< Earlier Kibitzing · PAGE 2 OF 2 ·
|Mar-10-02|| ||dippel: Why not go for a queen exchange 23...g5 |
|Mar-11-02|| ||Webmaster: There is in-depth analysis of this game here
Malcolm Pein agrees with you, dippel:
<23.Rd1 Ponomariov had been playing much quicker than Kasparov and his next couple of moves came quite fast to my surprise. Here or on the next move g6-g5 to get the queens off should have been considered>
I would have to consider, however that 23 ...g5 might lose to a tactic: 23. ...g5 24. Rd7+ Bxd7 25. Rxd7+ Ke6 26. Rd6+ Kxd6 27. Qxf6+ etc. Does that make any sense?
|Mar-11-02|| ||dippel: No it does not make any sense. In this variation 24.Rd7+ is impossible - there is a white bishop on d3! |
|Mar-12-02|| ||Webmaster: I'm sorry we were on different moves, I meant to say 25 ...g5 26. Rd7+ Bxd7 etc.
So playing ...g5 too late simply doesn't work.|
But 23. ...g5 still seems like a good idea
|Mar-12-02|| ||dippel: I agree. By the way I think Chessgames.com for “Kibitzers” is a great site. I am still looking forward to be searching for checkmates in the database. When will the new search tool be available? |
|Mar-12-02|| ||Webmaster: Dippel: thanks again. No promises on the checkmate-search, as we are working on other features as well, including a way to organize your personal favorite game collections.|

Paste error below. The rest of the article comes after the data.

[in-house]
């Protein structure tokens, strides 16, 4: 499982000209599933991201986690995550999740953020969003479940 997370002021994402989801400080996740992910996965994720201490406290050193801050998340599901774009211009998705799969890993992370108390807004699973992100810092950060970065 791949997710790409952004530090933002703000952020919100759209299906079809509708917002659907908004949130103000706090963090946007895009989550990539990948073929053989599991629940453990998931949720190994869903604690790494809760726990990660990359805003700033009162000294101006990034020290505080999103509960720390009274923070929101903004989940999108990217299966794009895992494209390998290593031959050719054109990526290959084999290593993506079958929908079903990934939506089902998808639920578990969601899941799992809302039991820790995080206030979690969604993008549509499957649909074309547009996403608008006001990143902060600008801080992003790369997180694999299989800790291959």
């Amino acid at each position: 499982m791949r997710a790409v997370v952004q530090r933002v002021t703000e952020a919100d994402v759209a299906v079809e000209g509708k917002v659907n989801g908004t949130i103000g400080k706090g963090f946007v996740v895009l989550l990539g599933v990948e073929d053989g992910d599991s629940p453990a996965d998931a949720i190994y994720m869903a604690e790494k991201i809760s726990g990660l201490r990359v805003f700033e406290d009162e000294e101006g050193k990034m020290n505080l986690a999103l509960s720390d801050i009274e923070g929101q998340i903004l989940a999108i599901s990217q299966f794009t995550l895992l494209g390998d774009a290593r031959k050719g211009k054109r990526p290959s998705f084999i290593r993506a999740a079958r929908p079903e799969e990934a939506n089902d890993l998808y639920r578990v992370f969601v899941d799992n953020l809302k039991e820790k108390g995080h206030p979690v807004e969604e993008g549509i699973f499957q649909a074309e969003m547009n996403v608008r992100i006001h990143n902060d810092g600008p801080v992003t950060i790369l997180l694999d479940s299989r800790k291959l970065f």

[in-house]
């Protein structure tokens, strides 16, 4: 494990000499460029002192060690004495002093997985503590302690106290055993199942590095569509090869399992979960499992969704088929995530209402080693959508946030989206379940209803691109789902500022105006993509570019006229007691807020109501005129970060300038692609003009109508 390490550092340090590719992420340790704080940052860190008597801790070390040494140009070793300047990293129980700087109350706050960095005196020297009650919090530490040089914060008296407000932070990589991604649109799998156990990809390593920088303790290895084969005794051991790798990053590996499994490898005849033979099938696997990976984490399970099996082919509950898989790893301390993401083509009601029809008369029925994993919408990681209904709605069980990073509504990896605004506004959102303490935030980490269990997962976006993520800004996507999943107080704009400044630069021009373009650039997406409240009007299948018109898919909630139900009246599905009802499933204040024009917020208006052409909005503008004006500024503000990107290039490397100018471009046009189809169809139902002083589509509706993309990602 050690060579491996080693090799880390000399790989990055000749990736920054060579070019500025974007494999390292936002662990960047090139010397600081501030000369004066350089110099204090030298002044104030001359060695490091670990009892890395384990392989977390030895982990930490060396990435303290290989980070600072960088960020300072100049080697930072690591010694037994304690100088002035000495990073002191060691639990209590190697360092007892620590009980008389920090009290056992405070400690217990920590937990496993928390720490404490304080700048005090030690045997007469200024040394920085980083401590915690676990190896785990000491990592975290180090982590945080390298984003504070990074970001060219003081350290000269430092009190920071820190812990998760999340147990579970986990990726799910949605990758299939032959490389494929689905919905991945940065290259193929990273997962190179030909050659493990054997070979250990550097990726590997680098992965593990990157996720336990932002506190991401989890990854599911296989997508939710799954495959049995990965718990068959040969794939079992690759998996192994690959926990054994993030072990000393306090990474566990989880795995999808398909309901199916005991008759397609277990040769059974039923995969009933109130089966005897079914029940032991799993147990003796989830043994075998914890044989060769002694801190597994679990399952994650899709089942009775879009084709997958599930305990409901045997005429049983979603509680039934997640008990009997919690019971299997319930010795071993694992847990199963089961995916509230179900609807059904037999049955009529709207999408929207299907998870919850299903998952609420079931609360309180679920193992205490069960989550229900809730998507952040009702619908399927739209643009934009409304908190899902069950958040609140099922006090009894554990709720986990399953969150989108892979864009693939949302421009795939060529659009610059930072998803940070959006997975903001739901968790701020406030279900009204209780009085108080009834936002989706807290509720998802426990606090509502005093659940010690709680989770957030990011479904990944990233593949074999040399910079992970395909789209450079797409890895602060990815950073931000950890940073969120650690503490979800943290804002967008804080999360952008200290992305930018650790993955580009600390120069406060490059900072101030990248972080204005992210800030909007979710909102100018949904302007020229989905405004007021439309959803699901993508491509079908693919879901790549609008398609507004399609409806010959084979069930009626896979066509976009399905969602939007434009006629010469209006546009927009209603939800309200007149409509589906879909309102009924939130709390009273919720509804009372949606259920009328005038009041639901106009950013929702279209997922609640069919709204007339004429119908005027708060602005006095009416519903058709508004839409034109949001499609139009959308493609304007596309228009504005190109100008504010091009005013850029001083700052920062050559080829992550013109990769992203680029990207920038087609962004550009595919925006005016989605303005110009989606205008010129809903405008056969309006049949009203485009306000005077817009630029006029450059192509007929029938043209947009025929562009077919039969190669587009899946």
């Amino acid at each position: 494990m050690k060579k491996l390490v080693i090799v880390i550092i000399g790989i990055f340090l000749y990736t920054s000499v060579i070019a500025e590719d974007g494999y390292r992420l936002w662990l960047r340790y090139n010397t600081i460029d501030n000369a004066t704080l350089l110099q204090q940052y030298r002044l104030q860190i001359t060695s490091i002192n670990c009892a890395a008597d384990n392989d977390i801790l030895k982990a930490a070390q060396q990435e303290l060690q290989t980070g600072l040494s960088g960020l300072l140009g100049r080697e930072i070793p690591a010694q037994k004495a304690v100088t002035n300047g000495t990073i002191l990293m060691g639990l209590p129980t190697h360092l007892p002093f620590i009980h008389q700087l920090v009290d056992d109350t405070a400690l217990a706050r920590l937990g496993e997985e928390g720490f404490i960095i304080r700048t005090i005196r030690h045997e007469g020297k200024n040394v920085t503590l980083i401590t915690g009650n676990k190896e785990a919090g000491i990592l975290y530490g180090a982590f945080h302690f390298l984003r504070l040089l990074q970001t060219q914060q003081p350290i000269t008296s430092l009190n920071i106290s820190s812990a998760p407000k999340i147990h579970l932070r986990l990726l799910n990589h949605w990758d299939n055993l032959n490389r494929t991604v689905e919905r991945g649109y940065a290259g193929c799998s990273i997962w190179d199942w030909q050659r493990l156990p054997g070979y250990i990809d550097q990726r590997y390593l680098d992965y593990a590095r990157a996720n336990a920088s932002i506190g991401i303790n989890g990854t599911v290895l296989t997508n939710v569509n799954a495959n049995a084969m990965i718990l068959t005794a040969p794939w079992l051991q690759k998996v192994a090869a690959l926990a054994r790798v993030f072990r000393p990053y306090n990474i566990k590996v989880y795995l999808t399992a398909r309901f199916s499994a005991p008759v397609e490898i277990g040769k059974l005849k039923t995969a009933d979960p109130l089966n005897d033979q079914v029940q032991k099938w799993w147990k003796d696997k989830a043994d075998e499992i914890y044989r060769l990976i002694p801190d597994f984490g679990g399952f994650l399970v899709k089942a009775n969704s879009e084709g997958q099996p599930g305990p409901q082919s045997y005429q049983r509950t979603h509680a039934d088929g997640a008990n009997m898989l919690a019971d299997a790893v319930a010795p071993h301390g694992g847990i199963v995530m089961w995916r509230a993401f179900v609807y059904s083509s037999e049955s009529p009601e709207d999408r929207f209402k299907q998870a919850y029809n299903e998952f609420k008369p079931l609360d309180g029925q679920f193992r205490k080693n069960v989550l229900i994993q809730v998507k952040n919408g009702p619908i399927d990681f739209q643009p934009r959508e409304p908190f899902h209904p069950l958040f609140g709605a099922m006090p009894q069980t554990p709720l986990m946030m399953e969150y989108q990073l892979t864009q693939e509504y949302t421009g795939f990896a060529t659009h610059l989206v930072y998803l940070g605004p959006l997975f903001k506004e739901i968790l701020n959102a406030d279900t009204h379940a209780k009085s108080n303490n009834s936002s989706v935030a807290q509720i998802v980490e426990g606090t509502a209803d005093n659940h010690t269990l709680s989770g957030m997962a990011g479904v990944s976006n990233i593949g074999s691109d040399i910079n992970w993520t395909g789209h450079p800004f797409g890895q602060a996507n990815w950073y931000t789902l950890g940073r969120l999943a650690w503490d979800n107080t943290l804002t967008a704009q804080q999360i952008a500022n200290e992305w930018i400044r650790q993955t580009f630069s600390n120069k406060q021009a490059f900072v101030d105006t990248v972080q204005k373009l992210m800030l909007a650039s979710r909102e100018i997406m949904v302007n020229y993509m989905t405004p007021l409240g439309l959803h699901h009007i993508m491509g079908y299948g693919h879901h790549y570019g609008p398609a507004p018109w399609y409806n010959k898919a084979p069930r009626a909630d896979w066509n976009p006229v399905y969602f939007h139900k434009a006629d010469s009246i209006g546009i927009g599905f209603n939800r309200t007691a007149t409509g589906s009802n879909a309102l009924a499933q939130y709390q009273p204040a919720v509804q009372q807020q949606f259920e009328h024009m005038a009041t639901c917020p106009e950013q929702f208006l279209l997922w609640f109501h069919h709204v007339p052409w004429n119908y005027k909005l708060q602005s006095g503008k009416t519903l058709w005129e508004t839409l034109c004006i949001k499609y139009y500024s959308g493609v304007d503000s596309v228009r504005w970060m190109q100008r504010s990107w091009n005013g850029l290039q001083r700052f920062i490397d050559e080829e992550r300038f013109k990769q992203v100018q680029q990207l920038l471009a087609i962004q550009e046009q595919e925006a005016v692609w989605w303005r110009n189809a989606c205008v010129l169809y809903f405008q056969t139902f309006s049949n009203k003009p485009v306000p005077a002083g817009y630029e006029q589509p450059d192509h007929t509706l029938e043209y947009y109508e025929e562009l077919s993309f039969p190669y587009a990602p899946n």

The checkmate-search may be tricky to implement well, simply because so many PGN games we've collected erroneously end the game with a "+" symbol instead of the checkmate symbol "#" where it belongs. Over time, however, these things are corrected.
|Jan-17-03|| ||Sarimanok: Kasparov's fighting spirit remain second to none. I think 8....a6 is necessary. While 20...Bd7! could be a good equalizer for black. White may have nothing better than forcing a draw with 21.Bxd7 (21.Bd3 Rad8) Qxd7 22.Qh7+ |
|Jul-31-03|| ||Chessnut: Fide must stop these damn rapid knockout tournament otherwise we will end up having fake champions like Ponomariov.Each player must have a chance to play every other player.Look at this moron Ponomariov .He got lucky enough to win fide knockout inferior tournament and running his tounge like a "son of the gun".There is no doubt in my mind he will get smoked by Kasparov at their upcoming match.Look at this match.Kasparov played him like a tiger who plays with little mouse:) |
|Jul-31-03|| ||PVS: Ponomariov's participation in the upcoming matches is a disgrace to FIDE and chess. If they want a four man arrangement, Anand is the obvious choice. |
|Aug-25-03|| ||patzer2: Appears to me that after 10. Qg4! Kf8 white had the initiative and called all the punches in the game, and black never fully recovered. The winning blow with 38. Rxe6+! was especially pretty as a deflection move that forces the black queen or queen to capture into losing too much material via the rook skewer or queen double attack, as poined out by <Doctor Who> above. Bravo Kasparov for showing us the way in beating up on the French Defense! |